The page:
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Brief History of the City of Lviv

(Polish: Lwow=English: Lvov; German: Lemberg; Ukrainian: Lviv)

From its establishment in the 1200s to German occupation in 1939

by Jessica Landfried, June 2002

Reid Anna. Border Land: A Journey Through the History of Ukraine. Westview Press; Great Britain, 1997.
A Brief History, From http://www.icmp.lviv.ua/LVIV/history.html

I also found some websites with great pictures of historic buildings and places in Lviv and some maps.

History of Lviv under Nazi occupation (renamed Lemberg)

By Faithe Gottlieb, June 2002 [links to glossary at the LA Museum of Tolerance]

In 1939, Lvov’s population was 340,000 of whom 110,000 were Jews. On September 17, 1939, the Soviets entered Lvov, imposing their system on the city. Some 100,000 Jewish refugees from the German - occupied areas of Poland crowded into Lvov; in the summer of 1940 many of them were expelled to the remote regions of the Soviet Union.

On June 22, 1941, about 10,000 Jews escaped from the city with the Red Army and nine days later, the Germans occupied Lvov. Like the Soviets who preceded them, the Nazis in Lvov faced local opposition from both Ukrainian and Polish forces. An increasingly powerful Soviet partisan movement also weakened their grip on the Lvov region. Reports from all sides of the fighting, and from the Nazi administration itself, describe the violence of everyday practices. With the German entry, the rumor was spread that Jews had taken part in the execution of Ukrainian political prisoners. Shortly thereafter, the killing of Jews by Einsatzgruppe C, German soldiers, and Ukrainian nationalists began. By July 3, 1941, 4,000 Jews had been murdered. On July 8, the wearing of the Jewish badge was ordered. From July 25 to 27, the Ukrainians murdered 2,000 Jews in pogroms that came to be known as the Petliura days.

At the end of July a temporary committee was established, that soon became the Judenrat, with Dr. Joseph Parnes as chairman. While Parnes tried to stand up for the community, there was essentially nothing he could do to save Lvov from its inevitable fate. In August, the Jews were forced to pay a 20 million-ruble ransom, and to ensure the payment, many Jewish hostages were taken. Even though the money was paid on time, the hostages lives were not spared. During that summer, Jewish property was plundered, Jews were drafted for forced labor, and synagogues were burned down. In September a Jewish police force was established. Parnes was killed in the end of October, when he refused to hand over Jews to the JANOWSKA camp. His place was taken by Abraham Rotfeld.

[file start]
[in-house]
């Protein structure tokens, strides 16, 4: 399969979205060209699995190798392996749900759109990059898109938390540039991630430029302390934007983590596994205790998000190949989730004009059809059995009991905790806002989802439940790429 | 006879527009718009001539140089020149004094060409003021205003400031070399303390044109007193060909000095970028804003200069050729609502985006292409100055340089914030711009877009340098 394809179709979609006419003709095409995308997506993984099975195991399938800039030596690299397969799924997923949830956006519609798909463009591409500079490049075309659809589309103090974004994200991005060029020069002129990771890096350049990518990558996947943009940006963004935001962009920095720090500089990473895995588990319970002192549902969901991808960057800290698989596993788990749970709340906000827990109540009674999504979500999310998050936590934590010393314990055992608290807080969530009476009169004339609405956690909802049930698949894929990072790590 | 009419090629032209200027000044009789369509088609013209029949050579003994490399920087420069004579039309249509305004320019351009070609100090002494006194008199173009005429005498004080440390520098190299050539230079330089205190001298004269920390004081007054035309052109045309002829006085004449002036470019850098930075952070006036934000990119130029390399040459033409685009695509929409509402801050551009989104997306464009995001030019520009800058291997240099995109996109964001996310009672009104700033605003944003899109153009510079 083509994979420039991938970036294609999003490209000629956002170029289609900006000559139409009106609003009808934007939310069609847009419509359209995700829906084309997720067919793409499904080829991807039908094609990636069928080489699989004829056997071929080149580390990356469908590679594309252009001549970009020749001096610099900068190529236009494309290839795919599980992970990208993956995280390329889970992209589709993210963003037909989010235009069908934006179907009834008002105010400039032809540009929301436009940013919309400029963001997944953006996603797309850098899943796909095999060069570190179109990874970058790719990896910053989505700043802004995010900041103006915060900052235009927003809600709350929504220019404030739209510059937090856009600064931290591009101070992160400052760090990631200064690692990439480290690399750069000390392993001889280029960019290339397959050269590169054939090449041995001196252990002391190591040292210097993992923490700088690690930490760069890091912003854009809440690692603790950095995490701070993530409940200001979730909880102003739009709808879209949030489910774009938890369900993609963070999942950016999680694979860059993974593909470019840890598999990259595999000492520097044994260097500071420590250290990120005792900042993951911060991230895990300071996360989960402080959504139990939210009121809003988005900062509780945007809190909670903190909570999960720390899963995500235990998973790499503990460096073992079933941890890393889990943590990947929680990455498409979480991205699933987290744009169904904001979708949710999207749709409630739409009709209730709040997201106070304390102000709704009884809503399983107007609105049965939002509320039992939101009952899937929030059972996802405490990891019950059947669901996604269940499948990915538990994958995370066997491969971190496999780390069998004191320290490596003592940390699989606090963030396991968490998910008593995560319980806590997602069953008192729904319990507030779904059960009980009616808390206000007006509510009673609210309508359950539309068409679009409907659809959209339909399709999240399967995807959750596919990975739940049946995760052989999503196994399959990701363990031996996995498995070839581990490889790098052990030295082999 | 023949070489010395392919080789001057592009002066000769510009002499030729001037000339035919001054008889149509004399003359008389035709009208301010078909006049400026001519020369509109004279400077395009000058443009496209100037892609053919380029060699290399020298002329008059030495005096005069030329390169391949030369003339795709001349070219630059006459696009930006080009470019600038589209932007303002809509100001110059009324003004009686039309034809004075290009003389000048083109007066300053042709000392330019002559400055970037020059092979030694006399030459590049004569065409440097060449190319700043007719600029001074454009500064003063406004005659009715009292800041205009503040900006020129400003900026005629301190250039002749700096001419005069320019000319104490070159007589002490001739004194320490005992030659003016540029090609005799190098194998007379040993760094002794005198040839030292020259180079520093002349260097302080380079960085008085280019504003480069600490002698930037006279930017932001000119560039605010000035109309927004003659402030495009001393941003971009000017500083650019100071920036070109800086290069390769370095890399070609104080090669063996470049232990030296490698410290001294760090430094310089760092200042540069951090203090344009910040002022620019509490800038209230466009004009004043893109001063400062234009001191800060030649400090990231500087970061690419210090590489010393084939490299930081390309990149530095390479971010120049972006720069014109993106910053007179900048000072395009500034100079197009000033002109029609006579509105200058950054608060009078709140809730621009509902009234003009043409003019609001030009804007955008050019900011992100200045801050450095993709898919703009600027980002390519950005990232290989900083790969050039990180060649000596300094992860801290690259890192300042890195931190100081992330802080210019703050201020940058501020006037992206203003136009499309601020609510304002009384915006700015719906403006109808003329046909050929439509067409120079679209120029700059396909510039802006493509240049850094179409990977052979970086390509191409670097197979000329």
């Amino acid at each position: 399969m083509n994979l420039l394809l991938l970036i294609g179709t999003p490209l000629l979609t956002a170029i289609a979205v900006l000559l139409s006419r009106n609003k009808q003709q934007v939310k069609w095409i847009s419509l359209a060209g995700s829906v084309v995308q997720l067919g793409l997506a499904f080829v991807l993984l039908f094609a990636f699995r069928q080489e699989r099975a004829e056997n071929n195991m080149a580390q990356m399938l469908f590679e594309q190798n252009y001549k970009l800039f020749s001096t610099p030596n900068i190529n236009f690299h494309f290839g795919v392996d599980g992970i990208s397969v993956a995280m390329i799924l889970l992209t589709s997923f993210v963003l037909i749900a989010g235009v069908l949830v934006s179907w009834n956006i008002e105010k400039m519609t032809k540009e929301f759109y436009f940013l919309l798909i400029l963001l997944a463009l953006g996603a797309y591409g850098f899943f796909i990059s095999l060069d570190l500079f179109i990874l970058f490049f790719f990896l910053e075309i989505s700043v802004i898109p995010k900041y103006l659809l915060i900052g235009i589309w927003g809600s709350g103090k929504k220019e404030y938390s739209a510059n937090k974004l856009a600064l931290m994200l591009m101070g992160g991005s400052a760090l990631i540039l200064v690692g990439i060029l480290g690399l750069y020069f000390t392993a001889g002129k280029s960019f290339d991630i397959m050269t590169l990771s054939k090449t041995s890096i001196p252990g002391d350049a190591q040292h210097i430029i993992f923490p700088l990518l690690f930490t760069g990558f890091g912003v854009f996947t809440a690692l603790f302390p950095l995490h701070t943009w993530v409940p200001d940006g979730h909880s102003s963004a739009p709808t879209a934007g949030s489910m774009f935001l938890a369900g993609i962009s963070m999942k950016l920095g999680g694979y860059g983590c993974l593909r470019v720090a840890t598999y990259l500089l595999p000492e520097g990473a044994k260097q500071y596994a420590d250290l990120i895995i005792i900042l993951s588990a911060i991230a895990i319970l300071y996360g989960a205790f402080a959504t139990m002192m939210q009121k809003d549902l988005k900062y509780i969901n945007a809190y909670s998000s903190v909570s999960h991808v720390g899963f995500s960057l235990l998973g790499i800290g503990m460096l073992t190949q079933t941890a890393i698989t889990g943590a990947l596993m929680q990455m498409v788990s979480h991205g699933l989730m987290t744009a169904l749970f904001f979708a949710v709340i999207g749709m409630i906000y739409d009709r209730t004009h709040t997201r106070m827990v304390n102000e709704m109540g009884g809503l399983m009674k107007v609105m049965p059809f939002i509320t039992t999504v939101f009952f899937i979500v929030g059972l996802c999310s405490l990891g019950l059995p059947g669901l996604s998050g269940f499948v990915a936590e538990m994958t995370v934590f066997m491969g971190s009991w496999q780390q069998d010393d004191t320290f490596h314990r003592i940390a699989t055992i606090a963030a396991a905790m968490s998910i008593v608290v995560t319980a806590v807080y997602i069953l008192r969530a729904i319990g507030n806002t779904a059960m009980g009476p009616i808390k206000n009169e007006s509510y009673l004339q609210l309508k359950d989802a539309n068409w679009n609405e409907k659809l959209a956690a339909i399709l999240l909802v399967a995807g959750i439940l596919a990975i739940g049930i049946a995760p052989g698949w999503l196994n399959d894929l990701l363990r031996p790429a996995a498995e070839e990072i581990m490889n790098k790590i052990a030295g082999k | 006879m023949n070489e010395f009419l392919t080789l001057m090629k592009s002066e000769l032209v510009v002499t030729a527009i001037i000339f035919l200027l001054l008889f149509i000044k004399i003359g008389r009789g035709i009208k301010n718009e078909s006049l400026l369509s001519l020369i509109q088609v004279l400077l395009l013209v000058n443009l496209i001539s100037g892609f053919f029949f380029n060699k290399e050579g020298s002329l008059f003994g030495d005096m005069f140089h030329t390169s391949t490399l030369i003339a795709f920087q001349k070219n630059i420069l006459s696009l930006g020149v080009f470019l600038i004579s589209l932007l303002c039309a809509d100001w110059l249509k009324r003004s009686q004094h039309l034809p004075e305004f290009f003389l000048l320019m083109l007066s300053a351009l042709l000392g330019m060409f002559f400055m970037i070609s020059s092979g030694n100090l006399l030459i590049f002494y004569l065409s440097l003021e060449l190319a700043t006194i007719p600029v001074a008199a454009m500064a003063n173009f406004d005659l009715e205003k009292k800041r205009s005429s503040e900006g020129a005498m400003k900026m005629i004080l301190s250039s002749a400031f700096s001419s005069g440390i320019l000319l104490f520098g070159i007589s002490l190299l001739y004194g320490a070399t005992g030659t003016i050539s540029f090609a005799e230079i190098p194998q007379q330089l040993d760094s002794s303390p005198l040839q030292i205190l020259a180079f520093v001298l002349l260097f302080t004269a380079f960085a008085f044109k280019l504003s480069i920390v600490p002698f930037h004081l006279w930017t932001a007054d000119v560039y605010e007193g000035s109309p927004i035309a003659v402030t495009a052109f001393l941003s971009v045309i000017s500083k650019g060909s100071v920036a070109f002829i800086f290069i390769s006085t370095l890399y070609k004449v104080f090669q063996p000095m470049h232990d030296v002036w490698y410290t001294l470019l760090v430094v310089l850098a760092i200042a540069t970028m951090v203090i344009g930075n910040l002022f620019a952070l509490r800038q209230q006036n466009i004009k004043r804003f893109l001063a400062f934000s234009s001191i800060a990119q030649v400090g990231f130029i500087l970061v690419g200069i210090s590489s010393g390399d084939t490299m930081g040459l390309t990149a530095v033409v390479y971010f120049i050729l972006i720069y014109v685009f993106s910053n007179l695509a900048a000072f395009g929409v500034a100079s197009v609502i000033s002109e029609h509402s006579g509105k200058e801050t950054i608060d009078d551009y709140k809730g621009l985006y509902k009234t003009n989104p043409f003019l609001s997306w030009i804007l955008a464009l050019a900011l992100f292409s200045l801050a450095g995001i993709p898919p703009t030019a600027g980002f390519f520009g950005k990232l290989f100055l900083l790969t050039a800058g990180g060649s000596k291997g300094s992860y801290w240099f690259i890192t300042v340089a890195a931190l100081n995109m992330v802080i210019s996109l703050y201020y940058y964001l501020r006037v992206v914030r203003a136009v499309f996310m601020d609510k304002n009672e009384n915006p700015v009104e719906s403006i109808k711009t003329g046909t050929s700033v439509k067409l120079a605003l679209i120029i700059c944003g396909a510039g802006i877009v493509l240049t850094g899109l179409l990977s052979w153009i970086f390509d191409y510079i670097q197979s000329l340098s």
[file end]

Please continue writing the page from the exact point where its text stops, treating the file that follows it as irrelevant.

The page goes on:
On November 8, 1941, the Germans mandated that a ghetto be established by December 15. While not all the Jews were concentrated there, tens of thousands were. In the course of the move 5,000 elderly and sick Jews were killed. Ghetto life in Lvov was typical of that of other ghettos established throughout Poland. Considered to be a large ghetto, with over 100,000 occupants, the inhabitants suffered from the same burdens as their unlucky counterparts. The ghetto was infested with disease and malnutrition. Poor sanitation and overcrowding further facilitated the unbearable conditions. Like many other ghetto establishments, many could not survive the living requirements.

That winter, the Germans began sending Jews to labor camps. In February 1942, Rotfeld died and Henryk Landsberg took his place. In March 1942, the Judenrat was ordered to prepare lists allegedly to send Jews east to work. A delegation of rabbis appealed to Landsberg not to cooperate, but he did, believing if the Germans were to carry out the deportation, more Jews would be killed. From March 19, 1942 for a month, 15,000 Jews were sent to Belzec.

On July 8, 1942, 7,000 Jews without certificates of employment were put in Janowska. From August 10, until August 23, 50,000 Jews were sent to Belzec. In September the remaining Jews outside the ghetto were herded into a greatly less populated ghetto. Landesberg along with a group of Jewish employees were hanged by the Germans, and Eduard Eberson was made Judenrat chairman. In November, 5,000 "unproductive" persons were put in Janowska or sent to Belzec. Unemployed Jews were hunted down systematically. In January 1943 the Lvov ghetto was officially designated a Judenlager (Jewish camp). Ten thousand Jews without work cards were killed, and the Judenrat was disbanded. On March 17, 1,500 Jews were murdered near the city at Piasky, and 800 were sent to Auschwitz. Beginning on June 1, 1943, the Germans and Ukrainians sent 7,000 Jews to Janowska, where they were soon put to death, and some 3,000 were murdered in the ghetto. When Jews resisted with arms, killing nine and wounding twenty, buildings in the ghetto were blown up to force Jews out into the open. Attempts to organize armed resistance in the ghetto had been made earlier, but had generally failed, as had attempts to flee to the forest and establish resistance centers. One small group, did kill a German policeman, and some individuals did reach the forests where they contacted partisans. Like most other ghettos in Poland, the Lvov establishment was dissolved in late 1943, and the remaining inhabitants were sent to various camps or marched into the forest and shot.

History of Lviv in Post-War Period

By Courtney Salera, June 2002

Subtelny, Orest. Ukraine a History 3rd ed. (Toronto: University of Toronto Press, 2000).

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